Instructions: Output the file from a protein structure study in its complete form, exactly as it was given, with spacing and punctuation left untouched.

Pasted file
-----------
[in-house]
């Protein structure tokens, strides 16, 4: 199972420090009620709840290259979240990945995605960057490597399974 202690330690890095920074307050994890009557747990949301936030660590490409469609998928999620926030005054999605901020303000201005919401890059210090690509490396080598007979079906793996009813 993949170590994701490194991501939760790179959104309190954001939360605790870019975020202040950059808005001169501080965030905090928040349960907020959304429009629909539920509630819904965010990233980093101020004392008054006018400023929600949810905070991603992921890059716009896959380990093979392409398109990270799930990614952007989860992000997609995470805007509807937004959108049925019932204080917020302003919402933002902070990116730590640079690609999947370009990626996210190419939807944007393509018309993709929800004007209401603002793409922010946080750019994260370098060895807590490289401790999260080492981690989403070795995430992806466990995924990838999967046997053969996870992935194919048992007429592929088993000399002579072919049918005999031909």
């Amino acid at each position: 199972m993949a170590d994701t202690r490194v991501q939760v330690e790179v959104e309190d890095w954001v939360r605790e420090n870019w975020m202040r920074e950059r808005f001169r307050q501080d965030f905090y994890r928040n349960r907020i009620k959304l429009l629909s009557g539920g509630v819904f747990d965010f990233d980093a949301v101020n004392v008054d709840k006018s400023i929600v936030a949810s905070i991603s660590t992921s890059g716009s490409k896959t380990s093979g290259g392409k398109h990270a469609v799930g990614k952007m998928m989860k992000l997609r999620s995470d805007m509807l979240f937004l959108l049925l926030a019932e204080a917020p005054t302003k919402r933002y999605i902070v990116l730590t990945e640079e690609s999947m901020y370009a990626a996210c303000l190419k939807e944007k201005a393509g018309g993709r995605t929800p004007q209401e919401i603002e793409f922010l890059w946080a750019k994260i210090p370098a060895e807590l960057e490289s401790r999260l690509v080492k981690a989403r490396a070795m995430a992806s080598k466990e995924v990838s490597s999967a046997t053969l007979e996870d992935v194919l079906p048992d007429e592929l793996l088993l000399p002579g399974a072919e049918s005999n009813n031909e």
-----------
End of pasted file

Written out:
[in-house]
């Protein structure tokens, strides 16, 4: 199972420090009620709840290259979240990945995605960057490597399974 202690330690890095920074307050994890009557747990949301936030660590490409469609998928999620926030005054999605901020303000201005919401890059210090690509490396080598007979079906793996009813 993949170590994701490194991501939760790179959104309190954001939360605790870019975020202040950059808005001169501080965030905090928040349960907020959304429009629909539920509630819904965010990233980093101020004392008054006018400023929600949810905070991603992921890059716009896959380990093979392409398109990270799930990614952007989860992000997609995470805007509807937004959108049925019932204080917020302003919402933002902070990116730590640079690609999947370009990626996210190419939807944007393509018309993709929800004007209401603002793409922010946080750019994260370098060895807590490289401790999260080492981690989403070795995430992806466990995924990838999967046997053969996870992935194919048992007429592929088993000399002579072919049918005999031909």
């Amino acid at each position: 199972m993949a170590d994701t202690r490194v991501q939760v330690e790179v959104e309190d890095w954001v939360r605790e420090n870019w975020m202040r920074e950059r808005f001169r307050q501080d965030f905090y994890r928040n349960r907020i009620k959304l429009l629909s009557g539920g509630v819904f747990d965010f990233d980093a949301v101020n004392v008054d709840k006018s400023i929600v936030a949810s905070i991603s660590t992921s890059g716009s490409k896959t380990s093979g290259g392409k398109h990270a469609v799930g990614k952007m998928m989860k992000l997609r999620s995470d805007m509807l979240f937004l959108l049925l926030a019932e204080a917020p005054t302003k919402r933002y999605i902070v990116l730590t990945e640079e690609s999947m901020y370009a990626a996210c303000l190419k939807e944007k201005a393509g018309g993709r995605t929800p004007q209401e919401i603002e793409f922010l890059w946080a750019k994260i210090p370098a060895e807590l960057e490289s401790r999260l690509v080492k981690a989403r490396a070795m995430a992806s080598k466990e995924v990838s490597s999967a046997t053969l007979e996870d992935v194919l079906p048992d007429e592929l793996l088993l000399p002579g399974a072919e049918s005999n009813n031909e």